So What About Buddhanature, Mind, and Dementia?

And, the thing is, there seem to be no rhyme or reason for the thoughts or notions.  My uncle Henry is a perfect example: recently I talked to him for a couple of days this past summer.  He lives with the family of his former wife and they care for him in their home.  A nurse comes to the house daily to take care of his needs.  He is able in that he can walk, talk, and feed himself (if food is placed before him).

As we spoke, he made the same kinds of comments over and over again: the time when his caregivers had a house moved onto their land, or how bad Obama was as president, or thoughts about the sorry state of education.  Those three topics came up over and over again.  When I changed the topic, asked him about the distant past, he remembered, vaguely, events and people.  In a couple of cases when we talked about the past, he did not remember his father died when Henry was 14.  When asked where his father lived, he commented, “oh somewhere in Athens” (Henry’s hometown).

Henry, Talking About The Weather

I noticed that time no longer locked him into the present.  He was young, old, planning to go to school or work, any number of events that formerly existed on a timeline, a sequence of events.  Now, the timeline was gone.  No sequencing of things from beginning to end; all ideas were tossed together in a whirl of concepts and memories that he touched on given the right trigger.

My experience with Henry, my great uncle Raymond, his sisters, and many other folks have really brought into stark relief what mind is (or is not).  Fundamentally, we organize events in our experience in a somewhat sequential reference.  Mind then is the great ordering mechanism of our lives.  It creates order out of the chaotic mess of human existence.

And…and I have to ask the question: IS IT mind that creates the order?  Or could it be that our ego-mind defines the experiences we have and orders them based on their relation to how we feel, think, or respond to those events.  For example, some events hold prominence in our minds…getting a puppy or watching a traumatic event or experiencing a sense of wonder and awe.  Those moments take on increased meaning in our lives.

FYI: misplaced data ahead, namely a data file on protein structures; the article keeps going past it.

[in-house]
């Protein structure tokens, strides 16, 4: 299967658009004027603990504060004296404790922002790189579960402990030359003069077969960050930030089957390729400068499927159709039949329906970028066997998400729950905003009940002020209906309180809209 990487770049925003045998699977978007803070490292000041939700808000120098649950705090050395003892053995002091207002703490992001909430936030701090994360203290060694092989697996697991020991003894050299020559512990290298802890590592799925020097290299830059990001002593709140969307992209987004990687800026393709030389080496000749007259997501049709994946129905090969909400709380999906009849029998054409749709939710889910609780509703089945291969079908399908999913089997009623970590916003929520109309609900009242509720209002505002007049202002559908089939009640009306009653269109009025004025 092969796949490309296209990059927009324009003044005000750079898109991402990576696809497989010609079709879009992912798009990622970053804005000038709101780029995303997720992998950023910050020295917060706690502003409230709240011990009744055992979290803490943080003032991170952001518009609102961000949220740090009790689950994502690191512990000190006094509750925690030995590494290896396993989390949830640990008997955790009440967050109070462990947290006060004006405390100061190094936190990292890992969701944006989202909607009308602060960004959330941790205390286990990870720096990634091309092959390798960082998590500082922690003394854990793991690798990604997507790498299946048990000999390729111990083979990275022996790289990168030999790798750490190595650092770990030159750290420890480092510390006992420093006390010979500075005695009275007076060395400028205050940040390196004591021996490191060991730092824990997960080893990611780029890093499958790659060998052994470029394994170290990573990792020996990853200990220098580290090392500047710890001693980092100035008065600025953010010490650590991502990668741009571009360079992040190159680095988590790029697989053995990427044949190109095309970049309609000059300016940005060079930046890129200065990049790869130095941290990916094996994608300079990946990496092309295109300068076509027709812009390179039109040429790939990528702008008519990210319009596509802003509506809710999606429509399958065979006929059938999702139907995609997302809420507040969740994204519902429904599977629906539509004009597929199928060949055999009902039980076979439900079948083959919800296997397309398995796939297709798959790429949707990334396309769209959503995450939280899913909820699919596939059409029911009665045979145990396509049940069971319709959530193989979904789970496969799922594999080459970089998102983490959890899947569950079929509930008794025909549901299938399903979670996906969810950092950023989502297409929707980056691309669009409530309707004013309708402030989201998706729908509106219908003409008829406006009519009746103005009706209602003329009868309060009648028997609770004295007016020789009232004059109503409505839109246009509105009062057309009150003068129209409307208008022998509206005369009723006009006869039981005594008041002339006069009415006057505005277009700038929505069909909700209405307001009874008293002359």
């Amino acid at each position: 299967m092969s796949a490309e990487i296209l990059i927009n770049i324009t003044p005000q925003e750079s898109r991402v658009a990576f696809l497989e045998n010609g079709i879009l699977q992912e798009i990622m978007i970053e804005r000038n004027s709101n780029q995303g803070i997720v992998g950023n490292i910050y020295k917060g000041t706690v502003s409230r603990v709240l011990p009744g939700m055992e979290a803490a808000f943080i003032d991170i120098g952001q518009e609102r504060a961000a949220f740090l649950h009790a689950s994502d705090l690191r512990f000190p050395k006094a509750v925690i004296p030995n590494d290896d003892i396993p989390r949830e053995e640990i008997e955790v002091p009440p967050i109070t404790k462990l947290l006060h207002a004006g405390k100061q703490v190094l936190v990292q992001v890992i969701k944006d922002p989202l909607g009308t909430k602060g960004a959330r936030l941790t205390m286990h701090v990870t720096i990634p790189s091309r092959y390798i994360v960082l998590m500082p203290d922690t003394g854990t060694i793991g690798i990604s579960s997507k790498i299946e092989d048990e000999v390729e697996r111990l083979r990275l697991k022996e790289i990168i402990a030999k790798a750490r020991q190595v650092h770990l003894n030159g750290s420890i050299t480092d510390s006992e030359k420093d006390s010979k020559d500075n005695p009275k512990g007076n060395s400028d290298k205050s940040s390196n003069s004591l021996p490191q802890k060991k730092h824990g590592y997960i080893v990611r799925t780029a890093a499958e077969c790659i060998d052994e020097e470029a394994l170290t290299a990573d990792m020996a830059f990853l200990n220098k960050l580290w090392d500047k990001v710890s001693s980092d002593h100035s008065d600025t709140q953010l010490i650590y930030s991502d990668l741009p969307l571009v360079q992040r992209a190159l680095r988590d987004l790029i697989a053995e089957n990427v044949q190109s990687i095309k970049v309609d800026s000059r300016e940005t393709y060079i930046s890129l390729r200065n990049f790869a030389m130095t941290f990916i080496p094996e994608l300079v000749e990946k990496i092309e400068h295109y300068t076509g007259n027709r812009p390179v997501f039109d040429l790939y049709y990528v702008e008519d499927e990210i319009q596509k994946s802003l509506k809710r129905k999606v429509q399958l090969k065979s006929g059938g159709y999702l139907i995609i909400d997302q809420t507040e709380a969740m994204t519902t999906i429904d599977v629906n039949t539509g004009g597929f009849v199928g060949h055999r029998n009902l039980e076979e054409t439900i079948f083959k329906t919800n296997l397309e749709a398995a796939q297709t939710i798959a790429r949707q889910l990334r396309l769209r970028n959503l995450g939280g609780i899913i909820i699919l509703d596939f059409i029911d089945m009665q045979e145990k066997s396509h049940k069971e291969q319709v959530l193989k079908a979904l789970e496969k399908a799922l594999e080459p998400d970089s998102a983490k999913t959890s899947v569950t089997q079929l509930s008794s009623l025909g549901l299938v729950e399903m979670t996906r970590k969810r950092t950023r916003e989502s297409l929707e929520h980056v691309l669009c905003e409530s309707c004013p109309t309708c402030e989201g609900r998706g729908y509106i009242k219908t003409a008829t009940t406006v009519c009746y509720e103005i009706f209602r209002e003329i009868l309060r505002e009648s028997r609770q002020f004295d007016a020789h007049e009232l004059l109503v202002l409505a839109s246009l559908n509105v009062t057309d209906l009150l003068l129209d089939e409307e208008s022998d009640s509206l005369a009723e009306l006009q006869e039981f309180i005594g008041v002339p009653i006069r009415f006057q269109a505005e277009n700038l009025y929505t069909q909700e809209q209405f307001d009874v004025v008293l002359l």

Does an event take on that increased meaning because of the emotional connection?  What if we say, for a moment, that the emotional connection doesn’t matter…so can we imagine a place in which that traumatic event does not take on the strength of meaning it otherwise would?  Can we extract a completely different meaning from an event that appears in our mind meaningless?  Similarly, can we imagine a place in which an experience has no meaning beyond that it happened?  No significance whatsoever; just something that happened as a result of cause and effect.  A thing happened because we were in the right or wrong place in time.  That’s it.

If we see those events as just events in our lives, with no attachment to their supposed significance, then how might we be completely different?  Would our thoughts be different as a result?


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